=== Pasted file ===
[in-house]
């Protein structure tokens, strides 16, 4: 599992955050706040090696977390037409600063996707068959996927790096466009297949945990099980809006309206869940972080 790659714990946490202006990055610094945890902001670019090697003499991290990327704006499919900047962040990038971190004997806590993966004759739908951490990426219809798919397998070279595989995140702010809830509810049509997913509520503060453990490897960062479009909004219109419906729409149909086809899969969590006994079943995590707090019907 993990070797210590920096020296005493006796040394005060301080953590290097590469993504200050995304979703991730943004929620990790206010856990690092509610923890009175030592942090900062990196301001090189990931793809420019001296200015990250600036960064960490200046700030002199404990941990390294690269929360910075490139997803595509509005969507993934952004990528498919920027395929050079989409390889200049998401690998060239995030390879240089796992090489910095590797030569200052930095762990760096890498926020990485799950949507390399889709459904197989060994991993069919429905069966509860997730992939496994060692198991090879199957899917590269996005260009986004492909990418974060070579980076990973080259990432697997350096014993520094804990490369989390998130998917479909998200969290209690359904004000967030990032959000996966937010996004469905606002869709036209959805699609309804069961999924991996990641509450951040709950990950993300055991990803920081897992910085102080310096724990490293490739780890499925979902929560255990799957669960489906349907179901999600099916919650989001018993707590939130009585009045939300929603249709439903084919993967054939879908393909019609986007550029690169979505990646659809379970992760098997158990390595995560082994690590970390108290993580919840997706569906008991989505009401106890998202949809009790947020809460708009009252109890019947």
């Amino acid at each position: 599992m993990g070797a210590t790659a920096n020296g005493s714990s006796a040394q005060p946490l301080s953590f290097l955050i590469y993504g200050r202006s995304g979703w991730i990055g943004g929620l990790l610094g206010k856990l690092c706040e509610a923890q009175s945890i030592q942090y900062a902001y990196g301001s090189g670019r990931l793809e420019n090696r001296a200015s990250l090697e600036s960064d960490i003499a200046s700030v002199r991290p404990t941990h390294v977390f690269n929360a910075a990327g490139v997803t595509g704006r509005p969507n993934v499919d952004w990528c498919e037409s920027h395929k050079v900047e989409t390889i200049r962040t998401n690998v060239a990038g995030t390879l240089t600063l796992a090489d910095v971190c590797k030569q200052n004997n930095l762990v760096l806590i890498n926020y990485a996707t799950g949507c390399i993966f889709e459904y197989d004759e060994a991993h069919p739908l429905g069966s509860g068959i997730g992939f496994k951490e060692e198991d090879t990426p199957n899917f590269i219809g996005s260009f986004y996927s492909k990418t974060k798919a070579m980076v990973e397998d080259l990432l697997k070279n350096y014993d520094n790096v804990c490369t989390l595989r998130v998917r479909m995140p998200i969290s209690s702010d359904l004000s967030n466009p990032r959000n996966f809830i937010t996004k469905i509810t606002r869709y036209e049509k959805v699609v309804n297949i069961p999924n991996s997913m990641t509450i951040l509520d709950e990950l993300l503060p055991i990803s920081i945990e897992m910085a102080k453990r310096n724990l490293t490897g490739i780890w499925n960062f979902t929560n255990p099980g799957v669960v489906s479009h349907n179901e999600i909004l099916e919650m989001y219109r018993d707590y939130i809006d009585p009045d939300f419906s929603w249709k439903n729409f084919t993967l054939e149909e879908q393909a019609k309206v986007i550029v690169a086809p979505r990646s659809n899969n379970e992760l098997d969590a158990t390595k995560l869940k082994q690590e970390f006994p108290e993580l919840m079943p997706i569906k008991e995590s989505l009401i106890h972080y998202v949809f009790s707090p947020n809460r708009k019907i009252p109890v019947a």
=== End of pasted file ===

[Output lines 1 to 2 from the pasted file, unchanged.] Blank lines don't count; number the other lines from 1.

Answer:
[in-house]
């Protein structure tokens, strides 16, 4: 599992955050706040090696977390037409600063996707068959996927790096466009297949945990099980809006309206869940972080 790659714990946490202006990055610094945890902001670019090697003499991290990327704006499919900047962040990038971190004997806590993966004759739908951490990426219809798919397998070279595989995140702010809830509810049509997913509520503060453990490897960062479009909004219109419906729409149909086809899969969590006994079943995590707090019907 993990070797210590920096020296005493006796040394005060301080953590290097590469993504200050995304979703991730943004929620990790206010856990690092509610923890009175030592942090900062990196301001090189990931793809420019001296200015990250600036960064960490200046700030002199404990941990390294690269929360910075490139997803595509509005969507993934952004990528498919920027395929050079989409390889200049998401690998060239995030390879240089796992090489910095590797030569200052930095762990760096890498926020990485799950949507390399889709459904197989060994991993069919429905069966509860997730992939496994060692198991090879199957899917590269996005260009986004492909990418974060070579980076990973080259990432697997350096014993520094804990490369989390998130998917479909998200969290209690359904004000967030990032959000996966937010996004469905606002869709036209959805699609309804069961999924991996990641509450951040709950990950993300055991990803920081897992910085102080310096724990490293490739780890499925979902929560255990799957669960489906349907179901999600099916919650989001018993707590939130009585009045939300929603249709439903084919993967054939879908393909019609986007550029690169979505990646659809379970992760098997158990390595995560082994690590970390108290993580919840997706569906008991989505009401106890998202949809009790947020809460708009009252109890019947």